Why American Carriers Don’t Order The A380

There is nothing more fascinating than the Airbus A380, a giant plane that can hold up to 850 passengers, fly halfway across the world and make Boeing 747 look like a child’s toy. But if you start to look into how many A380s there are flying around the world (226 as 31 May 2018), you’ll notice a very curious pattern.

No US airline has ever ordered or operated the A380.

To understand the A380 landscape a little bit better before we discuss why there are no US airlines on the list, we should look at which airline has the most A380s.


Emirates, the Middle Eastern airline, easily comes in first place with 104 A380s in service and additional 58 on order. They can’t get enough of them and have even asked for Airbus to continue producing the plane for another 10 years. But this plane is perfect for them and you will see why.


There are some big challenges when it comes to operating an A380

The first is economics, with four engines, the A380 requires far more maintenance than two engine plane (such as the Boeing 777). Four engines take far more fuel to run than two engines.

The second is the difficulty of actually filling up an entire A380. Very few cities actually have the demand for an entire A380 to fly between them. One of the most popular transatlantic routes in the world, Paris to Montréal, cannot justify an A380 (there is 8 flight today between four different airlines).


The third is flexibility. Airlines time and time again have decided to increase the number of planes on a route if they need more capacity rather than increase the size of the planes themselves. This means that you don’t “put all your eggs in one basket” if a plane breaks down, plus giving you more flexibility to increase or decrease the size of the capacity of the route at any time.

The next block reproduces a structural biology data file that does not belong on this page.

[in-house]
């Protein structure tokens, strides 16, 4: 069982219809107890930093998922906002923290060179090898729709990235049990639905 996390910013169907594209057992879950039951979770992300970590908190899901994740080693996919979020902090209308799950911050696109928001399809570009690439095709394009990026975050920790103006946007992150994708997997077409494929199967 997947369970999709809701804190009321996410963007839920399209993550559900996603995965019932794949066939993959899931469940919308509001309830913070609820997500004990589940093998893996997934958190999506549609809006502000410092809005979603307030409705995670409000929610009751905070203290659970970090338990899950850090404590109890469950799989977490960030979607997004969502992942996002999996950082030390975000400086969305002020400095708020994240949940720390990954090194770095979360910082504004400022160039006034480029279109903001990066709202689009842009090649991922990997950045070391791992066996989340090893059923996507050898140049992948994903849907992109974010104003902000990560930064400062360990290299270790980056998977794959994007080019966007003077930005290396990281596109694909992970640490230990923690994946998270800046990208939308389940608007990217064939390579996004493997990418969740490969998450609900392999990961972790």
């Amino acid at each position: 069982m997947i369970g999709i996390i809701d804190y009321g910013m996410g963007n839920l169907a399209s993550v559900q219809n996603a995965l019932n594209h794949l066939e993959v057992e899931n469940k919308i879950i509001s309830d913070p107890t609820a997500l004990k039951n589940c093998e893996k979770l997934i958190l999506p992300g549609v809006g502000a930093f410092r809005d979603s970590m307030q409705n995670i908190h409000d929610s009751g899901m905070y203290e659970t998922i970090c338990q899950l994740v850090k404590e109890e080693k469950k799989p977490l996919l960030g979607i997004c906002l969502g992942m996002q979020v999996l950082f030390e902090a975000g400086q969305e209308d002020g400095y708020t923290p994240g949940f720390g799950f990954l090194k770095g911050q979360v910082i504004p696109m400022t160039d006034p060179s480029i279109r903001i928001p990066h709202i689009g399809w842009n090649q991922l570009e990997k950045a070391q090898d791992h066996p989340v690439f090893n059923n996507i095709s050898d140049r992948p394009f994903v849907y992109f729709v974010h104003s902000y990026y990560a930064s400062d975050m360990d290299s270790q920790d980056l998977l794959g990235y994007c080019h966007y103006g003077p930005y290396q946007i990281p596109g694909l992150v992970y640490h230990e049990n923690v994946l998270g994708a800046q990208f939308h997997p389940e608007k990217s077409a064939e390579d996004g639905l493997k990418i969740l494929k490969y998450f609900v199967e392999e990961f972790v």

Why do no USA airlines operate the A380
A fictional Delta A380

United States is not a good market for the A380

The A380 was designed to fly between two major cities, for example, Sydney to London (via Dubai) is a perfect route for the A380. Large amounts of people having to travel incredible distances across the globe, they don’t need to get off at any destinations in between (as it is mostly water underneath them) and would prefer a level of comfort that only in A380 can provide.

But the United States is made up of a complex web of smaller cities. Passengers would much rather fly in a small plane either straight to their destination, or fly to the regional hub before flying onwards. This network design encourages smaller, lighter and faster planes.

Another major reason is many US airports (excluding big coastal cities) do not have the capacity for the A380. This is simple things like designing the airport terminal buildings to accommodate wingspan, their runway length being too short or not having multiple jet bridges to ferry the passengers on and off the plane.

Lastly, it used to be that only a 747 was allowed to cross the Pacific (ETOPS rule, this was due to the fact that it had four engines and could continue to fly if one or two were knocked out). However, this rule has been removed and now two engine planes are allowed to cross.

Lastly, all of the major US airlines have ordered large capacity planes already. They don’t need to buy any more until their current orders are delivered.


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David C.

Nicholas, I don’t mean to discredit your article. But one (1) of the points you made has a small flaw; as you mentioned the primary goal of the A380 is for long distance, non-stop travel. Yes, the U.S. does have an intricate web of smaller cities, however we still operate some of the world’s relatively longer routes – i.e. AA DFW-HKG (16-17 hours), Delta ATL-PVG (16 hours), AA JFK-HKG (16 hrs). And these aren’t just “luxury routes” – their seats actually get filled. My best bet goes to your initial point regarding economics. The more preferred B-777 simply consumes less… Read more »


One other thing. Airbus was selling the A380 when US carriers were facing huge financial troubles. It wasn’t the plane they needed at that time. And after they merged into 3 super carriers and regained financial strength it still really wasn’t the plane they needed. And now? It’s the plane nobody really needs.